Tuesday's workshop was scheduled to discuss a couple of personnel budget issues in the proposed 2014-15 budget that Alderman Carl Wolfe suggested should be cut during the May 27 BMA meeting.
Wolfe's proposed cuts were intended to shave nearly $100,000 from the amount of savings being used to balance the proposed budget. As it stands the proposed 2014-15 budget is projected to use about $265,750 in savings to avoid a property tax increase.
That would leave only $243,753 in Mount Carmel's reserve fund.
Among Wolfe's proposed cuts were two full-time unskilled laborers who would be hired for the Public Works Department. Salary, benefits and workers' comp expenses combined for those two new positions are budgeted at $88,000.
Vice Mayor Paul Hale, the BMA liaison to Public Works, explained that these two positions would replace two higher-paid skilled laborer employees who left the department this past fiscal year.
At one point during the discussion Alderman Wanda Davidson asked about the status of newly hired full-time mechanic Steven McLain, who is the son-in-law of Mayor Larry Frost and Alderman Frances Frost, and who started on May 19.
Mayor Frost said McLain has been fixing bushhogs and tractors, as well as mowing, and he will also be overseeing maintenance and records for the town's fleet of vehicles.
Davidson asked if McLain is ASE (Automotive Service Excellence) certified.
Alderman Frost replied, "Is that a requirement?"
Davidson: "That was the motion that we made to hire — was an ASE (certified mechanic)."
Frances Frost: "I was here and I didn't hear that."
Mayor Frost: "Let's not get off on that, folks."
Alderman Frost: "She got on it."
Hale added, "I can say he's pursuing it on his own time."
In January the BMA approved a budget amendment which included $25,000 to cover the cost of hiring of a mechanic for the remainder of the fiscal year.
Although the words "certified mechanic" weren't mentioned in the motion, hiring a certified mechanic was discussed by the BMA both before and after the vote on the budget amendment.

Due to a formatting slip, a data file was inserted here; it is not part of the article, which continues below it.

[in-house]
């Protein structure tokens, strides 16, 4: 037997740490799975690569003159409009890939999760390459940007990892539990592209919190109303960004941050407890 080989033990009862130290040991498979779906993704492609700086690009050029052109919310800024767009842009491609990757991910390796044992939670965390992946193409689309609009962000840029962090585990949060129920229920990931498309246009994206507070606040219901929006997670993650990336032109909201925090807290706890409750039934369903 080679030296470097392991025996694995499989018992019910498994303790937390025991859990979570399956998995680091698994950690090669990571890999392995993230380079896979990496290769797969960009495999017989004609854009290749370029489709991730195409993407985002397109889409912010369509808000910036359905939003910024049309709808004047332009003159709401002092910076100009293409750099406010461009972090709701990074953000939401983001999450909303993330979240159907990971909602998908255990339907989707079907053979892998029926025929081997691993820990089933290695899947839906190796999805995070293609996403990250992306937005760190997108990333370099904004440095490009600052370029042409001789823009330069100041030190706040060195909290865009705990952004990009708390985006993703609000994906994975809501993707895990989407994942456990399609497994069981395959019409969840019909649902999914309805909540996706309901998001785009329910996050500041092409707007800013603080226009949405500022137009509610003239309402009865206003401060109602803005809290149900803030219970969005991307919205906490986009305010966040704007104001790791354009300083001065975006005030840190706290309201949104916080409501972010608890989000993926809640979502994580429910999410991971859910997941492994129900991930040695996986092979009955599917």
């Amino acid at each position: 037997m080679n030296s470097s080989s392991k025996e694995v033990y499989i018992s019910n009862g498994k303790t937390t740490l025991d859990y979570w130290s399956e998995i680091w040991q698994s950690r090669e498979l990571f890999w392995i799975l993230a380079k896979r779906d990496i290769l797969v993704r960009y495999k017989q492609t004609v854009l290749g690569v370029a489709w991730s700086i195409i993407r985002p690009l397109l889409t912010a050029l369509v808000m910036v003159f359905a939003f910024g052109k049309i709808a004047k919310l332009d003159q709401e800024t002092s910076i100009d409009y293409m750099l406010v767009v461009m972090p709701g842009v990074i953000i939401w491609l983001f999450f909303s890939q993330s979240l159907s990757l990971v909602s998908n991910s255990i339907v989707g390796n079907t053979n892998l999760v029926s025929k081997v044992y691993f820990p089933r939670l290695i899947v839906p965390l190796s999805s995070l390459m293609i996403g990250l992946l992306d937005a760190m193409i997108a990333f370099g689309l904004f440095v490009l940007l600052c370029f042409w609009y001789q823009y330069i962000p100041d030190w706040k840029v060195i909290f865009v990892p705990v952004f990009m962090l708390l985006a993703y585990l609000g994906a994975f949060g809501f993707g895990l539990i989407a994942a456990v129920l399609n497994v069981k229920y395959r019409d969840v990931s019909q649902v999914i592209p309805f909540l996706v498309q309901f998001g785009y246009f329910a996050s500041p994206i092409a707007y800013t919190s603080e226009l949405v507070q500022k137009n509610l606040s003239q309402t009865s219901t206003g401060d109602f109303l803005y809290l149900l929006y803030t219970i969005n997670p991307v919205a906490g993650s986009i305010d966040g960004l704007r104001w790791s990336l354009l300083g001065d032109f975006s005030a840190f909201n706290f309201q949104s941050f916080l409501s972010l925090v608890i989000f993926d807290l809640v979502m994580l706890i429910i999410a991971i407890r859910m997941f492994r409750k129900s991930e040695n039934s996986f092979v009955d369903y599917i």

Hale had actually used the phrase "DOT Certified" during that discussion in January, which isn't an accurate term. Hale later told the Times-News he meant to say ASE certified.
Although McLain is an experienced mechanic, Hale said he would be seeking ASE certification on his own time at his own expense.
With regard to the new Public Works positions, following a lengthy discussion board members agreed to leave the money in the budget, but instead give Castle the alternative of hiring one or two part-time unskilled laborers as needed.
Mayor Frost said any of those funds that went unspent would be returned into the general fund at the end of the fiscal year.
Another cut proposed by Wolfe on May 27 was to eliminate an increase for Building Inspector Vince Pishner to increase his hours from 20 to 25 per week.
The budget dollar figure for that increase, which was discussed at length during the May 27 meeting, was $16,000.
On Tuesday, however, the BMA was informed that the cost of those additional hours for Pishner would actually only cost $6,285.
Wolfe said he still believes the additional hours should be cut.
Mayor Frost defended the increase for Pishner, noting that he is more than just a building inspector.
Mayor Frost said Pishner also provides the town with stormwater management and permitting services, advises the planning commission, and provides zoning management, among other things.
Alderman Leann Debord was also in favor of extra hours for Pishner.
"I'd rather have it in the budget now rather than have to go back and move things around to try to get it in there later," she said.
Debord added, "We would never be able to afford to hire someone if he decided to go somewhere else full time — with the knowledge in that man's head. When I was on the planning commission, there was not a question we could ask him that he didn't have an answer for. The knowledge in that head — we don't want to lose it."
The BMA informally agreed to leave Pishner's hours at 25, with only Wolfe in opposition
"I was trying to save going into the surplus as much as I could," Wolfe said. "If we keep going in there ... we're going to dig one day and that reserve money is going to be out."
The BMA approved the first reading of the proposed 2014-15 budget on May 27 and will consider final approval of the budget when it meets again on June 24.